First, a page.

Thomaï Serdari on Fine Arts & Luxury
Daniel Brush: Blue Steel Gold Light
Daniel Brush. Bowl with golden butterflies. © Thomaï Serdari.

Daniel Brush. Bowl with golden butterflies. © Thomaï Serdari.

Luxury is the opposite of anarchy. If anarchy defies organization, luxury welcomes it. If anarchy rejects stratification, luxury aspires to it. Anarchy objects to commitment, luxury stems from it. And while absence of luxury does not lead to anarchy, anarchy is prohibitive to luxury.

In an art system that is highly organized and somewhat predictable, Daniel Brush, artist, writer, philosopher and poet, is an anarchist. He has shunned the limelight and chosen reflective isolation over celebratory circumstance. He’s been a recluse, all mind at times, all hands at other. He is not at all interested in the monetary value of gems and precious materials yet he produces pure luxury, either on canvas, paper, or gold.

“Daniel Brush: Blue Steel Gold Light,” currently on view at the Museum of Art and Design (and through February 17, 2013) is an exhibit of his work across media. At the exhibit we are informed that Brush “was born in Cleveland, Ohio in 1947. He received his Bachelor of Arts degree from the Carnegie Institute of Technology in Pittsburgh in 1969. Two years later, Brush received a Master of Fine Arts degree from the University of Southern California. During the 1970s, Brush was a tenured professor in the Department of Art at Georgetown University.”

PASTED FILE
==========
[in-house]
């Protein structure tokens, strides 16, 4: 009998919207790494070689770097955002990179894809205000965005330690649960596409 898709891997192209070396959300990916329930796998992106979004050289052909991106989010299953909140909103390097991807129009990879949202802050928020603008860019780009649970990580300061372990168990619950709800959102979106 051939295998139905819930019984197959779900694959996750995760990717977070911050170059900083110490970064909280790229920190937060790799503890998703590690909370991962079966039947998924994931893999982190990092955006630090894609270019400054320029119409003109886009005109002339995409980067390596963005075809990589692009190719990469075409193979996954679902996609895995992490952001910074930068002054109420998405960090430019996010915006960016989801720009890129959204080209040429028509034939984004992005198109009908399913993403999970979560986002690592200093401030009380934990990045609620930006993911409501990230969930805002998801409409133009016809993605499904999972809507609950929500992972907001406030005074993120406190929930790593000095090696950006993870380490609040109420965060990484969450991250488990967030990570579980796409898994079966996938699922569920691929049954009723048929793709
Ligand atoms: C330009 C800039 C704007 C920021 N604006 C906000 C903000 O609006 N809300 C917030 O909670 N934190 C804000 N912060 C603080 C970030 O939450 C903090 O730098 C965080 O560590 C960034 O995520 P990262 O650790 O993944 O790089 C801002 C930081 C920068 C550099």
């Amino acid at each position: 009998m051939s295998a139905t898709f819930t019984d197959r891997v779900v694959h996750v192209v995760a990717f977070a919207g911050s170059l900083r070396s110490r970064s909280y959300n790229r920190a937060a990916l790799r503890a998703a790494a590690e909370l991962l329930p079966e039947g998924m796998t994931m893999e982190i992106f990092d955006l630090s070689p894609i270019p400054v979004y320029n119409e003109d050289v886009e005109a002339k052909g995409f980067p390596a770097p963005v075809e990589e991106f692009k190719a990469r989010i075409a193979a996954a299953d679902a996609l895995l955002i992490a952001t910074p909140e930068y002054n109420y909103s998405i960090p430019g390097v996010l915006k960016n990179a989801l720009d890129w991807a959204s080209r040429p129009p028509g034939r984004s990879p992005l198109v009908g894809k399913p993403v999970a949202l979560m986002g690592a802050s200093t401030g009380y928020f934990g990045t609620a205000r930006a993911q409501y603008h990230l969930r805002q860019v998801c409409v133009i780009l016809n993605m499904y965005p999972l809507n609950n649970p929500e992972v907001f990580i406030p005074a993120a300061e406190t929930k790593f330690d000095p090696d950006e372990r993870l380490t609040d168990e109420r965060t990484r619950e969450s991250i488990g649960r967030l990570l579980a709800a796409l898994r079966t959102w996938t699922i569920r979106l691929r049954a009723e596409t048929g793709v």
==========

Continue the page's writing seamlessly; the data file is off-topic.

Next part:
Ironically, what led Brush to his work with steel, gold, and precious stones was his rebellion against his own art. Looking for a mechanical diversion from his more intense intellectual work on canvas, Brush soon realized that his thought had been captivated by the mere possibility of producing a perfect golden dome, made of a finite number of gold granules torched together in perfection. Torch too little and the dome does not stand a chance, torch too long and the golden granules begin to melt.

The golden dome is the materialization of perfect organization, the manifestation of pure aspiration. It is also the result of the artist’s commitment to practicing the act of torching the golden granules together in his mind, time over time and until he was ready to torch for real. But granules are just the beginning. There are several gem encrusted pieces made of aluminum and steel, crowds of golden butterflies resting on a variety of objects, an entire “ménagerie magnétique,” a playful experiment addressed to children and adults alike, and plenty of awe-inspiring items of sheer beauty.

Who would have thought that creating such abundant luxury requires an act of anarchy and a rebellion against all anticipated narratives of art?

© Thomaï Serdari